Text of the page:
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No one is wholly saint or sinner

No one is wholly saint or sinner

(Re: "King Sihanouk and the US invovlement in Vietnam", by the King's official

biographer, Julio Jeldres, King's Birthday Commemorative Edition, Phnom Penh Post,

Oct 20-Nov 2).

The Editor,

When all else fails, lash out at a "super-power", preferably one in the

West, typically the U.S. This is a well-known tactic usually exercised to deflect

attention from present or pending domestic political stratification or when engaging

in allegorical "sandbagging" and historical revisionism.

To deny the funneling of supplies to the Vietcong and NVA is no more credible than

the cover that was created to shield the so-called "secret war" in Laos.

Cambodia did the former, the U.S. did the latter. In the case of Cambodia, the couriers

were the trucks of the Haklee company of the Peoples' Republic of China; in Laos,

it was the not-so-clandestine Air America.

And while the arms were flowing in from the south, rice was in transit across the

north of the country, from Battambang to the border areas with South Vietnam where

the Vietcong and North Vietnamese Army were said to be paying a higher price for

the rice than the government. Rather than negotiation, what followed was the 1967

incident in the Samlaut area.

As for the Americans being "out of place" in regards to U.S. involvement

in the "civil wars" in the region, that opinion was by no means the blanket

consensus in Southeast Asia. For one, Singapore's Prime Minister Lee Kwan Yew, in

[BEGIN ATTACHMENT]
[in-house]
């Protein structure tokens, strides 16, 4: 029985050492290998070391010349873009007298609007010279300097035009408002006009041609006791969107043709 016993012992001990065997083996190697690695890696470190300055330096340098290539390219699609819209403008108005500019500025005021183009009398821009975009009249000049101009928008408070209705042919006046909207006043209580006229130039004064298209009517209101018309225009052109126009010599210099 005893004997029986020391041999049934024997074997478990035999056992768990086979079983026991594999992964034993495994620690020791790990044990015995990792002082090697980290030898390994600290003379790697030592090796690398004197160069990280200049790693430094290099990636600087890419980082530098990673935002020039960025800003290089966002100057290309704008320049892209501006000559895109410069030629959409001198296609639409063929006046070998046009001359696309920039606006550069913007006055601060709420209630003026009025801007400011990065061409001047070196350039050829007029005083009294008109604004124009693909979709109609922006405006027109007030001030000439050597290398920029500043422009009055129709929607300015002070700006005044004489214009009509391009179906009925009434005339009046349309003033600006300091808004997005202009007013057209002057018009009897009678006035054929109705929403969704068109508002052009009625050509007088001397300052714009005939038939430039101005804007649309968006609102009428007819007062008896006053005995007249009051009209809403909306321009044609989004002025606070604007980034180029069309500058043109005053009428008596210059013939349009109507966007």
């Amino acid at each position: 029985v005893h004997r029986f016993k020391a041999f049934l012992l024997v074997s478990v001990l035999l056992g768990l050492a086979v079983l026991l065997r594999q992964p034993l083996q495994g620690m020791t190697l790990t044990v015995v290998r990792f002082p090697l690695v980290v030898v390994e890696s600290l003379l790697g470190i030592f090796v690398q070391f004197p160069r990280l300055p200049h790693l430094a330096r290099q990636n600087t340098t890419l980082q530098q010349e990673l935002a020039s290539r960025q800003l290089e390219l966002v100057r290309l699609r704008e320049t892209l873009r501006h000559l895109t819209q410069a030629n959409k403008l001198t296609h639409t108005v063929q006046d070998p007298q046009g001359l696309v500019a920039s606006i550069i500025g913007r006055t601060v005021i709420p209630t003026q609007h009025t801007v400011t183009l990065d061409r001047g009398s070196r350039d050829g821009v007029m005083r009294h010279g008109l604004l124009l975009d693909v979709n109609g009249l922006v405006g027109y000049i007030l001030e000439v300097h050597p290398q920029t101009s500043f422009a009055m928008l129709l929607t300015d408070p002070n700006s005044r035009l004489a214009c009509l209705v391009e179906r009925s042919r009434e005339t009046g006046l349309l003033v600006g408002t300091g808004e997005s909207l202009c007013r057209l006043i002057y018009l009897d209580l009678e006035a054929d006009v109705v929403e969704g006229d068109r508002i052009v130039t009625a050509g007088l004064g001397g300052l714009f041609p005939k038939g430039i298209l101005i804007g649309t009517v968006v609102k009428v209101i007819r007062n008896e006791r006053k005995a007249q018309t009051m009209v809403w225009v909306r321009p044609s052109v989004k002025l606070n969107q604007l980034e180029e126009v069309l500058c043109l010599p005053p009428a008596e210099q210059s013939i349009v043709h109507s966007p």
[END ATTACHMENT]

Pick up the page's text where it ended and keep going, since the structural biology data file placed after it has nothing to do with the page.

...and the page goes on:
an interview with Sir Robert Thompson, stated that "American involvement had

given Southeast Asia ten years breathing space to put its act together."

Corrupt? The South Vietnamese government? Yes, and there is reason to believe that

corruption also found a home in Phnom Penh, Vientiane, and Hanoi. So too, corruption

existed in one form or another in the halls of government in Washington, Moscow,

and Beijing. It is obvious that corruption was not bred by the war, nor was it a

casualty.

To foist the suggestion that the U.S. was responsible for "opening the doors"

to communism is to verge on historical hallucination. Some have suggested that one

source of foment for that Communist push in Cambodia goes as far back as the incidents

surrounding the auto-coup of June 1952 and the subsequent five years of chaos. The

constitutional ground-work done by Prince Sisowath Youthevong was sullied. Political

reform in the wake of World War II and independence from France was to become a victim

of "infanticide" of internal origins. The writings of Say Bory stand as

sobering testimony and prophecy.

It is apparent that it was proper to accept Communist aid in the late 50's through

the mid 60's, as Soviet and Communist Chinese expertise was sought and received without

concern for the possibility of attendant influence.

Historical essayists from all perspectives of the years of conflict in Southeast

Asia sometimes border on crossing the line into the realm of speculation, perhaps

not on purpose, but rather because the times were so complex and complicated, just

like the personalities involved.

It is written that the Lord Buddha himself stated something to the effect that: "Never

is a man or deed wholly Samsara or wholly Nirvana: never is a man wholly a Saint

or Sinner."

To cast the United States in the role as "midwife" to all of Cambodia's

problems in the past 40 years is a charade. However, if doing so serves as an avenue

of catharsis for some, so be it. Sociologists will suggest that some of the most

resilient relationships pass through occasional periods of turbulence, no doubt Cambodia

and the U.S. have travelled that route. Hopefully, the future will see less castigation,

and more conciliation, as this has been frequently espoused as a necessary basis

for the recovery of Cambodia.

And for the record, I am no one's "official" anything.
- Jim Yost, Texas, USA

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